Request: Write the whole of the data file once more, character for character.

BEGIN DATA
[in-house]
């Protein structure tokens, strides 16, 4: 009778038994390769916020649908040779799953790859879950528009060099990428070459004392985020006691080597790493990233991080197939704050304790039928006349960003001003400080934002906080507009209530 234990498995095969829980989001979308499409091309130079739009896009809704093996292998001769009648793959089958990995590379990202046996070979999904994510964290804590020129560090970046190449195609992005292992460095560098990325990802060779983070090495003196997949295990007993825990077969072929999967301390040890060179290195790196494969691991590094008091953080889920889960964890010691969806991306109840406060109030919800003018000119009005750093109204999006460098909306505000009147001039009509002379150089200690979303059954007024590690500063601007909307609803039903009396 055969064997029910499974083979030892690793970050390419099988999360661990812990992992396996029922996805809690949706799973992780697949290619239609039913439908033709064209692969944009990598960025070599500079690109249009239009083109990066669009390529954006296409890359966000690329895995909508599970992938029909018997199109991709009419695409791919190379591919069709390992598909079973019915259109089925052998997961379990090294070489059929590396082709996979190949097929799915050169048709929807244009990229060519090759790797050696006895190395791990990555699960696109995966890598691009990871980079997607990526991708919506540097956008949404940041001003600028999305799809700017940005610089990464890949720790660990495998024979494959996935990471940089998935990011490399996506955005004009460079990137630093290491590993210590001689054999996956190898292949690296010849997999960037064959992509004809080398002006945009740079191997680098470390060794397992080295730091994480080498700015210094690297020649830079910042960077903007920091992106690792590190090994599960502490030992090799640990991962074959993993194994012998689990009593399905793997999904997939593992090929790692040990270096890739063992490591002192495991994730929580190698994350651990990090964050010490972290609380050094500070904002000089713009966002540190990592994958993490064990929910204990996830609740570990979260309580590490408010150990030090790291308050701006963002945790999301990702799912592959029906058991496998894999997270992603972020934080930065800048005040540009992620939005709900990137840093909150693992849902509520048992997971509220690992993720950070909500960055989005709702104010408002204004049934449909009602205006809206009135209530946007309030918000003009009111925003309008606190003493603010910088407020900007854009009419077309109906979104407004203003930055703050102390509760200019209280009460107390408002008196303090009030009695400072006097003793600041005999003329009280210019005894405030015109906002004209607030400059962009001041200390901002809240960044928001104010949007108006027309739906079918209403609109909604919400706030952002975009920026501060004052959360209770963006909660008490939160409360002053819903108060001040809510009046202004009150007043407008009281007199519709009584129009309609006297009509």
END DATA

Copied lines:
[in-house]
């Protein structure tokens, strides 16, 4: 009778038994390769916020649908040779799953790859879950528009060099990428070459004392985020006691080597790493990233991080197939704050304790039928006349960003001003400080934002906080507009209530 234990498995095969829980989001979308499409091309130079739009896009809704093996292998001769009648793959089958990995590379990202046996070979999904994510964290804590020129560090970046190449195609992005292992460095560098990325990802060779983070090495003196997949295990007993825990077969072929999967301390040890060179290195790196494969691991590094008091953080889920889960964890010691969806991306109840406060109030919800003018000119009005750093109204999006460098909306505000009147001039009509002379150089200690979303059954007024590690500063601007909307609803039903009396 055969064997029910499974083979030892690793970050390419099988999360661990812990992992396996029922996805809690949706799973992780697949290619239609039913439908033709064209692969944009990598960025070599500079690109249009239009083109990066669009390529954006296409890359966000690329895995909508599970992938029909018997199109991709009419695409791919190379591919069709390992598909079973019915259109089925052998997961379990090294070489059929590396082709996979190949097929799915050169048709929807244009990229060519090759790797050696006895190395791990990555699960696109995966890598691009990871980079997607990526991708919506540097956008949404940041001003600028999305799809700017940005610089990464890949720790660990495998024979494959996935990471940089998935990011490399996506955005004009460079990137630093290491590993210590001689054999996956190898292949690296010849997999960037064959992509004809080398002006945009740079191997680098470390060794397992080295730091994480080498700015210094690297020649830079910042960077903007920091992106690792590190090994599960502490030992090799640990991962074959993993194994012998689990009593399905793997999904997939593992090929790692040990270096890739063992490591002192495991994730929580190698994350651990990090964050010490972290609380050094500070904002000089713009966002540190990592994958993490064990929910204990996830609740570990979260309580590490408010150990030090790291308050701006963002945790999301990702799912592959029906058991496998894999997270992603972020934080930065800048005040540009992620939005709900990137840093909150693992849902509520048992997971509220690992993720950070909500960055989005709702104010408002204004049934449909009602205006809206009135209530946007309030918000003009009111925003309008606190003493603010910088407020900007854009009419077309109906979104407004203003930055703050102390509760200019209280009460107390408002008196303090009030009695400072006097003793600041005999003329009280210019005894405030015109906002004209607030400059962009001041200390901002809240960044928001104010949007108006027309739906079918209403609109909604919400706030952002975009920026501060004052959360209770963006909660008490939160409360002053819903108060001040809510009046202004009150007043407008009281007199519709009584129009309609006297009509």